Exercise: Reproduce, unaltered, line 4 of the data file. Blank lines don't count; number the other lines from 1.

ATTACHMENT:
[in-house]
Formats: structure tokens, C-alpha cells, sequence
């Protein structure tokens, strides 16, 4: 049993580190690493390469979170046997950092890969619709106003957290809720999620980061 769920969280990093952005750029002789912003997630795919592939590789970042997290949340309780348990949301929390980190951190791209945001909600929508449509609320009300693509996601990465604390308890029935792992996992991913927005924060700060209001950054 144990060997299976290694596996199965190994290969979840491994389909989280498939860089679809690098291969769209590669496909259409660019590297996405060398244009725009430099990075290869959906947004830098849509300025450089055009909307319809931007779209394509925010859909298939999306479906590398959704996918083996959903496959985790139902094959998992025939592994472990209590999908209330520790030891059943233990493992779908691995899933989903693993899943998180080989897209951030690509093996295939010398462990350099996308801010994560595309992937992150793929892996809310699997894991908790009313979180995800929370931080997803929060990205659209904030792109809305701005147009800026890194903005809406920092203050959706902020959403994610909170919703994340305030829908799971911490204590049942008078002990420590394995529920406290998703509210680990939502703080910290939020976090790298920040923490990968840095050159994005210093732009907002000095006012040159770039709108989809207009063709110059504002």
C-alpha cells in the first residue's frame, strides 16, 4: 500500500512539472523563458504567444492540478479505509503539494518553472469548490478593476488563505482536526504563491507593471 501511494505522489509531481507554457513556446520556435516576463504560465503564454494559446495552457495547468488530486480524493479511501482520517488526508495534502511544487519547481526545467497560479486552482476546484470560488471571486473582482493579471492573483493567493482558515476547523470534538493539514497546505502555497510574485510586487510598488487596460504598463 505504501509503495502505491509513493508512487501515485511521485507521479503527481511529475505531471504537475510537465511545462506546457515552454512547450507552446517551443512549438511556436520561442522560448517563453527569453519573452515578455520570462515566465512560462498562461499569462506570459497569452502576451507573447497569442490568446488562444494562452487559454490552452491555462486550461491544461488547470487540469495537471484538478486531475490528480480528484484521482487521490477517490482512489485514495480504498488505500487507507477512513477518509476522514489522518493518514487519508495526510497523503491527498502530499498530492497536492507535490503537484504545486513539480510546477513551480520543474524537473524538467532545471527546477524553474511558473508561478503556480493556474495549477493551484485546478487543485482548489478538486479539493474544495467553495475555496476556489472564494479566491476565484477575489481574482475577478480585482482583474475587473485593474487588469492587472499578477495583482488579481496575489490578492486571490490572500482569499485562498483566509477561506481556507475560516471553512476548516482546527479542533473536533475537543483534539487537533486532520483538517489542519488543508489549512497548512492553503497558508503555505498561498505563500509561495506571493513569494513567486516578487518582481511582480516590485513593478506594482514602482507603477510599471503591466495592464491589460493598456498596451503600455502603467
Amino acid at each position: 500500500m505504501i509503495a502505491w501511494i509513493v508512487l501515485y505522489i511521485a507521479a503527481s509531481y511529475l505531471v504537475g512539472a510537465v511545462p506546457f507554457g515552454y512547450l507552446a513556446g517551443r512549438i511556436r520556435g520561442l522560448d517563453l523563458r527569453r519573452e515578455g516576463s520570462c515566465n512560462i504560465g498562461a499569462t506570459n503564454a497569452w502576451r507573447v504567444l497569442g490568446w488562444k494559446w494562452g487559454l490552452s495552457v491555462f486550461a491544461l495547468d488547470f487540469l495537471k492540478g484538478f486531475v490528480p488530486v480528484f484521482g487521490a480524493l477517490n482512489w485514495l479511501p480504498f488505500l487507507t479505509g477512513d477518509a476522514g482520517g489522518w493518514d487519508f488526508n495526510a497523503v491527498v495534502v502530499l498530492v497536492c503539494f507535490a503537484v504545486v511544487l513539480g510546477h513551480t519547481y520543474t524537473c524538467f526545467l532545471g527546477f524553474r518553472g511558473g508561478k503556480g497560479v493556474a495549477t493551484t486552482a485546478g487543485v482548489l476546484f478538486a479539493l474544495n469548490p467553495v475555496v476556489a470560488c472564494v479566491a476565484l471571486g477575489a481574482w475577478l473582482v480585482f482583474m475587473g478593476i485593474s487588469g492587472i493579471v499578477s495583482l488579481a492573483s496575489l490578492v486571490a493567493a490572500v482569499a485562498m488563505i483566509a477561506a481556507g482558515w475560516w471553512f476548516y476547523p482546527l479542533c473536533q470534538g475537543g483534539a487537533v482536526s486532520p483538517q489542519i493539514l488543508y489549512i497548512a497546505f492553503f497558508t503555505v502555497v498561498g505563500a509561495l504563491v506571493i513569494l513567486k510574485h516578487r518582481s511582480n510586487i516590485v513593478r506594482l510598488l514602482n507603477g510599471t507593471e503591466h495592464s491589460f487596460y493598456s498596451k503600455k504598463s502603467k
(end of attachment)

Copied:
C-alpha cells in the first residue's frame, strides 16, 4: 500500500512539472523563458504567444492540478479505509503539494518553472469548490478593476488563505482536526504563491507593471 501511494505522489509531481507554457513556446520556435516576463504560465503564454494559446495552457495547468488530486480524493479511501482520517488526508495534502511544487519547481526545467497560479486552482476546484470560488471571486473582482493579471492573483493567493482558515476547523470534538493539514497546505502555497510574485510586487510598488487596460504598463 505504501509503495502505491509513493508512487501515485511521485507521479503527481511529475505531471504537475510537465511545462506546457515552454512547450507552446517551443512549438511556436520561442522560448517563453527569453519573452515578455520570462515566465512560462498562461499569462506570459497569452502576451507573447497569442490568446488562444494562452487559454490552452491555462486550461491544461488547470487540469495537471484538478486531475490528480480528484484521482487521490477517490482512489485514495480504498488505500487507507477512513477518509476522514489522518493518514487519508495526510497523503491527498502530499498530492497536492507535490503537484504545486513539480510546477513551480520543474524537473524538467532545471527546477524553474511558473508561478503556480493556474495549477493551484485546478487543485482548489478538486479539493474544495467553495475555496476556489472564494479566491476565484477575489481574482475577478480585482482583474475587473485593474487588469492587472499578477495583482488579481496575489490578492486571490490572500482569499485562498483566509477561506481556507475560516471553512476548516482546527479542533473536533475537543483534539487537533486532520483538517489542519488543508489549512497548512492553503497558508503555505498561498505563500509561495506571493513569494513567486516578487518582481511582480516590485513593478506594482514602482507603477510599471503591466495592464491589460493598456498596451503600455502603467